An extension of this could be a customer-of-the-week (or month) feature on your website. Drivers take photos of the happy customers, and then work with the marketing department to draft a short narrative of how and why the product/company made the customer happy and why the customer is the customer of the week. This would work as free promotion for the customer, motivation for reciprocity by the profiled customers, and maybe even prompt competition among customers to become customer of the week…
A great example of cement company differentiation is the Granville Cement company in Vancouver, BC. They painted their trucks with art. What if your company ran a drawing/painting contest for children of customers’ employees, then have customers vote on the best designs, and paint the winners on trucks?
Just a few early morning thoughts…
It is difficult to answer this question since we do not know what sets this company apart from its competitors.
If arriving on time is a “brand promise” then simply calling ahead to inform the dock/site of a timely arrival can both impress and reaffirm the message.
But honestly, few buyers will interact with a driver and if you really want to make an impact you should tell the high management to get their asses in front of the customer.
I would recommend giving the drivers some marketing training, explaining to them the value of the brand and getting their “buy-in” so that they can talk about the brand with passion and knowledge.
Have the drivers communicate up-to-the-minute with their customers. For example, if the driver gets stuck in traffic, he calls the customer to alert him to that. And in a situation like this, have the driver offer to pick up lunch or coffee to make up for the inconvenience.
Perhaps when the drivers make their deliveries the should talk about any upcoming shipping needs their customers have and offer solutions for those needs, even if your company can’t provide them.
In my company, we send out what we call “care cards.” It’s just a note that we send to our clients that thank them for being great clients and sometimes we’ll include tickets to a ball game or a comedy club or something.
Management has to take a big part in this, regardless of whether or not they interact with the customers at all. In fact, maybe the management should be sending the care cards.
How much do the truck-drivers know about all the other products/services the company can provide to their clients? If this knowledge is readily available I can imagine a conversation during the waiting time along the lines of:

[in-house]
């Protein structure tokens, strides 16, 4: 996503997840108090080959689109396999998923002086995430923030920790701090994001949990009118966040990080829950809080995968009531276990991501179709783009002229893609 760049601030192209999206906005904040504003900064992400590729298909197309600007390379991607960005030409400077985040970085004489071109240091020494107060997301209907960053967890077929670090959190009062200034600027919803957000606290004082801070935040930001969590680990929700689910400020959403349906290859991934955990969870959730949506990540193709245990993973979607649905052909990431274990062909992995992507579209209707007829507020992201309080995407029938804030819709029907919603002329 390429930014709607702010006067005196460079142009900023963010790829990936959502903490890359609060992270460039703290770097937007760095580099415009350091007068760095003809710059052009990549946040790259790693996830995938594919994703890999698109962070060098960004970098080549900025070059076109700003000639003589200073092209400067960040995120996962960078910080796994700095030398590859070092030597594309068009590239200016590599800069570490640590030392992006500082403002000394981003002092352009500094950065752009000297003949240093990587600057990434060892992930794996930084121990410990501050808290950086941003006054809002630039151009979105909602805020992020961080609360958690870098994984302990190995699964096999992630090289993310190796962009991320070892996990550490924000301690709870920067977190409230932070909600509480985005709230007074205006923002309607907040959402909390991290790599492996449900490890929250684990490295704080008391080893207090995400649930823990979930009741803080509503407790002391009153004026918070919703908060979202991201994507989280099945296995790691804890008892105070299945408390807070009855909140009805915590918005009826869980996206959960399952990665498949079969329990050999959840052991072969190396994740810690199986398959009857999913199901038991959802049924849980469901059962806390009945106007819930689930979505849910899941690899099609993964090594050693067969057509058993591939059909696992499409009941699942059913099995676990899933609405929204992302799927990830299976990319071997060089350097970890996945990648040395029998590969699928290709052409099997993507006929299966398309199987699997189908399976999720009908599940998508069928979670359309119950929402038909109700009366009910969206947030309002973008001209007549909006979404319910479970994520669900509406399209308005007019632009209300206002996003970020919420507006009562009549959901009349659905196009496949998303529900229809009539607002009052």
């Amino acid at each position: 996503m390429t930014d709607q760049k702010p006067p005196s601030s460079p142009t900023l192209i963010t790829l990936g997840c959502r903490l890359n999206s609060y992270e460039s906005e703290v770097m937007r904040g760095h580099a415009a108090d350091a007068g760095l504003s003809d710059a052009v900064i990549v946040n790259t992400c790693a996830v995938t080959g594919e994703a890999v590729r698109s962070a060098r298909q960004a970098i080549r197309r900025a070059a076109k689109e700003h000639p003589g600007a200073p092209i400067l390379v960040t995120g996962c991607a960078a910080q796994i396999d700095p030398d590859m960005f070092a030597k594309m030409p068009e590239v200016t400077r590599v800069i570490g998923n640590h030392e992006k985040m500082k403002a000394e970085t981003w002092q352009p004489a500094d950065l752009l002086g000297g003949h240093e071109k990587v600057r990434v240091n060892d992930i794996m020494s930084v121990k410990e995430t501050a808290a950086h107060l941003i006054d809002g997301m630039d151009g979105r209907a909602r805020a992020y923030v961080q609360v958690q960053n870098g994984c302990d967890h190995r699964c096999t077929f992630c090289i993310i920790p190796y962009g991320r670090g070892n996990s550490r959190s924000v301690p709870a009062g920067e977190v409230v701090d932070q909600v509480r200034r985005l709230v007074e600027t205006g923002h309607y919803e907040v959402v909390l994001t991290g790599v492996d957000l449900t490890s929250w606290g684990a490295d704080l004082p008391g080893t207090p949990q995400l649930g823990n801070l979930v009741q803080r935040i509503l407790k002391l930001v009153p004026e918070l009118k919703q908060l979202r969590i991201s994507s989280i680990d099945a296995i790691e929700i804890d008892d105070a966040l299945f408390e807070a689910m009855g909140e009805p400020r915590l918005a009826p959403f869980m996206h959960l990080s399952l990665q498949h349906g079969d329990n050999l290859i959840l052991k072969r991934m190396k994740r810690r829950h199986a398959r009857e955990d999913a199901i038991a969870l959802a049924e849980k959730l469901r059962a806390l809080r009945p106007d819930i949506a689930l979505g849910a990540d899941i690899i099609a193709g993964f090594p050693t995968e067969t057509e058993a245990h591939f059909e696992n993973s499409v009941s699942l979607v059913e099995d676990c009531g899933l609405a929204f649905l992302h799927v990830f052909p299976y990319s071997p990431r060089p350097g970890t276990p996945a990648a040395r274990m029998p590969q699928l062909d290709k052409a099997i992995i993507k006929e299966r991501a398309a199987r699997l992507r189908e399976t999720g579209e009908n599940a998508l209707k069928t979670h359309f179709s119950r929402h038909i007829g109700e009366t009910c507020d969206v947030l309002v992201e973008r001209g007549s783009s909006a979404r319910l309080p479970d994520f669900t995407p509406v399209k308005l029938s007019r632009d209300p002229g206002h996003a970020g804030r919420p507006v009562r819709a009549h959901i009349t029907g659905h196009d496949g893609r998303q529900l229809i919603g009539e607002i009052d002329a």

“Do you know we also can do….. or we can also provide you with…..
Here’s a detailed leaflet/brochure telling you much more about it. And here’s the specific phone number of the department/person who deals with this product range/service”
Telling is not enough, leaving leaflets is not enough on its own too. It should be made simple for the client to ‘take action’ when needed.
Karin H (Keep It Simple Sweetheart, specially in business)
It doesn’t appear on my resume anymore, but I used to be a truck driver … flammable liquids. My nick name was Wrong Way – but that’s a story for another day. Here’s what my old company did with all of their drivers:
Product knowledge – All truck drivers were required to go through formal training about the chemicals we were delivering. We kned more about the chemicals and solvents we delivered than any of our competitors’ drivers and most of our customers.
Sales knowledge – All of us were required to attend Dale Carnegie or a similar sales training course (tuition paid for by the company). Whenever a customer voiced an objection or a concern, we were trained on how to handle it.
Compensation – This is key … all drivers received a meager salary … the majority of our income came from commissions. Trust me, when most of your income is in direct correlation to how many gallons of chemicals/solvent or in this particular case concrete is delivered, as a driver I became very curious and extremely helpful to my customers. Helping a customer solve a problem beats out leaving a trinket every time.
Prospecting – All drivers were required to make cold sales calls. Yes, we were in grey uniforms with our first name threaded in script above the front pocket of our shirt. And no, we didn’t talk to the guys working on the back dock. We called on business owners, managers and (heaven forbid) even purchasing agents. We were much more believable than the competitor’s sales guys who walked around in fancy suites.
By the way, our company was the market share leader in every geographical area where we delivered product!
Thanks to everyone who took the time to answer this so thoughtfully. I got an e-mail from Milos — who was overwhelmed with your good ideas and generosity.
So from us both — thank you.